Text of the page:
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The Popular Food Dietitians Say You Should Stop Having ASAP Because It Causes High Blood Pressure--It’s Not Salt!

By Olivia Zavitson,


High blood pressure and heart related issues are eerily common in America. As a matter of fact, nearly half of all adults in the U.S. have hypertension, or high blood pressure, according to some studies. With processed, deep fried, and sweetened foods at the forefront of the traditional American diet, it makes sense why this is such a widely felt issue in our country. Perhaps most concerning though, is the fact that even foods that are considered to be “healthy” are commonly packed with these same preservatives! Following a diet with heart health in mind, both for treating and preventing, requires reading ingredient labels closely, and knowing what tricky language may be masking ingredients with detrimental effects to our wellbeing.

According to Pamela Barton, R.H.N., NNCP, founder of Butterfly Nutrition, one popular food that could be putting you at higher risk for high blood pressure is canned foods, specifically vegetables and sauces. “Many canned foods include preservatives and toxic substances like BPAs,” she says, “Especially acidic foods like tomatoes and sauces, which can bring these toxins out and leak into the foods.” BPAs are used in the making of these foods’ containers, and most commonly hide in the lining of cans.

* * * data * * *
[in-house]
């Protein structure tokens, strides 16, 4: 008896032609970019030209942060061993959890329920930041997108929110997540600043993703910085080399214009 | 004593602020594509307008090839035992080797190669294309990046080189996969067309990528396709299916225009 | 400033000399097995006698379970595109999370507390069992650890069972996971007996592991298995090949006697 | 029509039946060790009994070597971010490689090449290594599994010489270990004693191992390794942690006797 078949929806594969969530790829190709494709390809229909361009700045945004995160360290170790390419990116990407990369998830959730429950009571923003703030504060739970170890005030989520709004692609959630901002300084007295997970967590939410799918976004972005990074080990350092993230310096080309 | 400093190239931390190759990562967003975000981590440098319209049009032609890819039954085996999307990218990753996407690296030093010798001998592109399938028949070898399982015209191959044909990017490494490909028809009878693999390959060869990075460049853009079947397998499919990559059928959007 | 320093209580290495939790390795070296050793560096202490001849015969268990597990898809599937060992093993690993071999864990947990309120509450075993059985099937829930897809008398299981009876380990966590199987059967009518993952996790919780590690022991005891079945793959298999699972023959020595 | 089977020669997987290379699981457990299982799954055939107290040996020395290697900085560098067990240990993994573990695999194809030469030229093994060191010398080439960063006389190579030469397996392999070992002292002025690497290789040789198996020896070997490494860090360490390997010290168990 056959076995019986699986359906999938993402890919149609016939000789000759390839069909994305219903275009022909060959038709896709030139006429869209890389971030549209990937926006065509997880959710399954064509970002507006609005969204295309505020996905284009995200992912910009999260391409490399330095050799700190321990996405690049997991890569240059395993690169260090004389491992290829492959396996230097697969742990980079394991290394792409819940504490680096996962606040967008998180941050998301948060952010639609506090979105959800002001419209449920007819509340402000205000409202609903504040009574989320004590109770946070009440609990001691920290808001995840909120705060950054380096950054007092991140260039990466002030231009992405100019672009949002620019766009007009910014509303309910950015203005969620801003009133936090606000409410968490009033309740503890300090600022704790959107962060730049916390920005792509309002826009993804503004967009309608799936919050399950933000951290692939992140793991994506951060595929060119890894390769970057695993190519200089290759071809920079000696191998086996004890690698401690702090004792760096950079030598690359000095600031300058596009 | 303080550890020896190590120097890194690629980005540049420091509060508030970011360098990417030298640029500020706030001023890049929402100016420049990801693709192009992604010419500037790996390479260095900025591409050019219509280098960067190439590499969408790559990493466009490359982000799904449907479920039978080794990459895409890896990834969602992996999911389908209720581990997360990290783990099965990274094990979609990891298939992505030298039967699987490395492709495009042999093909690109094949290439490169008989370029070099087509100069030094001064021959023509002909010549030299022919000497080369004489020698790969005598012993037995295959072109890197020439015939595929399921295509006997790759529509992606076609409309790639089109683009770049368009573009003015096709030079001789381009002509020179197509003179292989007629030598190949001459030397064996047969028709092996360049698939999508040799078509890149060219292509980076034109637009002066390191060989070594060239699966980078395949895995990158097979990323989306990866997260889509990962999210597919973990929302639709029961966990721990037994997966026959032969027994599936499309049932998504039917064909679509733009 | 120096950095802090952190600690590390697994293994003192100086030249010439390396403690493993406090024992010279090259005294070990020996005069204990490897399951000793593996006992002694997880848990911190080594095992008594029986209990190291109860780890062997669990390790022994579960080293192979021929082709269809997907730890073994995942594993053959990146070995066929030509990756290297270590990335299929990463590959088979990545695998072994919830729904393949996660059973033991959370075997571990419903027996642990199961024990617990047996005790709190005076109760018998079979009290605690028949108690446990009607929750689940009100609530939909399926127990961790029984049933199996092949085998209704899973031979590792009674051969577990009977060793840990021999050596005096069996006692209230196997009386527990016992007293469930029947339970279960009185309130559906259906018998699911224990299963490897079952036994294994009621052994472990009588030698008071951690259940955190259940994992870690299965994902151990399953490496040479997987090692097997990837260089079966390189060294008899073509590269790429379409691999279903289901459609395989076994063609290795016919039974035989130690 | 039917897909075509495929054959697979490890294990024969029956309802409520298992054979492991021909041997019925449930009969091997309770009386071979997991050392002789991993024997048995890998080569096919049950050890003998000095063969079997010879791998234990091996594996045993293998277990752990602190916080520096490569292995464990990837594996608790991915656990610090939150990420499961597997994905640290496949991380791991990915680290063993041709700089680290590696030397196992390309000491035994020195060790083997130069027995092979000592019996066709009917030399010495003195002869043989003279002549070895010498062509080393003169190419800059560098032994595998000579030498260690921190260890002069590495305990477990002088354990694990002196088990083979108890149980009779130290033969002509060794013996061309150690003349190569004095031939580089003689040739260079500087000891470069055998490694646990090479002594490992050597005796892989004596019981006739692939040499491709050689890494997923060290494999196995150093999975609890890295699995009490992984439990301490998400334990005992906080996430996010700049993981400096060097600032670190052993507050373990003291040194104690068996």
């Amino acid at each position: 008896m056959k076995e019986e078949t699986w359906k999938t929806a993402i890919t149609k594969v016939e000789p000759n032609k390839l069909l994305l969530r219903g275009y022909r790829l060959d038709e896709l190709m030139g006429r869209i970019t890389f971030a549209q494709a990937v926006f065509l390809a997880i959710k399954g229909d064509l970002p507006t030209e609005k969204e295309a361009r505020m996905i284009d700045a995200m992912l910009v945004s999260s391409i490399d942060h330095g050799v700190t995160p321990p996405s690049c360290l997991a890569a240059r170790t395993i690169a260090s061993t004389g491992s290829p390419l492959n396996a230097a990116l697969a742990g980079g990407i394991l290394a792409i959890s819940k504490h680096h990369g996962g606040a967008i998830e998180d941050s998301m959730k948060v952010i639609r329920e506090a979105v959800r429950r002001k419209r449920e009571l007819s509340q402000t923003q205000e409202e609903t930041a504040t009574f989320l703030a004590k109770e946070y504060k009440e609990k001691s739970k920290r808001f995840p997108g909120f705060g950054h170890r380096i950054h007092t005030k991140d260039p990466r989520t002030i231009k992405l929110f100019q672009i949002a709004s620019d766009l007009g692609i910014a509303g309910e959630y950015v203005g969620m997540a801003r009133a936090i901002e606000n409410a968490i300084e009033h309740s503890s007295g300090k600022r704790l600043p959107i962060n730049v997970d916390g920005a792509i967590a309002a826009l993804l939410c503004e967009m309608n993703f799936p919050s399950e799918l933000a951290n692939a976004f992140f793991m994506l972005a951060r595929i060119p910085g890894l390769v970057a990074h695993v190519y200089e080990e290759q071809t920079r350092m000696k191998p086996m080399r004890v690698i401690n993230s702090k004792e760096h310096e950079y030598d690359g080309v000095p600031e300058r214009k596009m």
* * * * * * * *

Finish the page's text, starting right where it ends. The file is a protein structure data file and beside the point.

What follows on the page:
Canned foods may be considered an easy, meal prep-friendly option that doesn’t force you to sacrifice health and nutrition. However, the effects of regularly eating canned foods could be detrimental. One recent study found that eating foods from cans made with BPAs can increase the risk of high blood pressure and heart disease.

To avoid interacting with BPAs too much, Barton has a few recommendations for easy swaps. “If you can, always get your foods fresh, beans and legumes dried, and tomatoes and sauces in glass jars.” Canned foods are irresistibly convenient though, so if you’re going to buy them, double check and make sure they’re certified BPA free on the label. It may be extra work, but it pays off to avoid debilitating health issues in the long term.

It can feel overwhelming when you see just how many things in our everyday diet have harmful effects, especially ones whose marketing and product packaging present them as “healthy.” Ultimately, a healthy diet is one that is balanced, manageable, and makes you feel good. Eating nutritious foods you enjoy, and being educated and knowledgeable on what you’re eating, is the best way to be empowered in your individual health journey. Canned vegetables are better than none at all, so your best bet, in any case, is to eat a diet that prioritizes balance and moderation.

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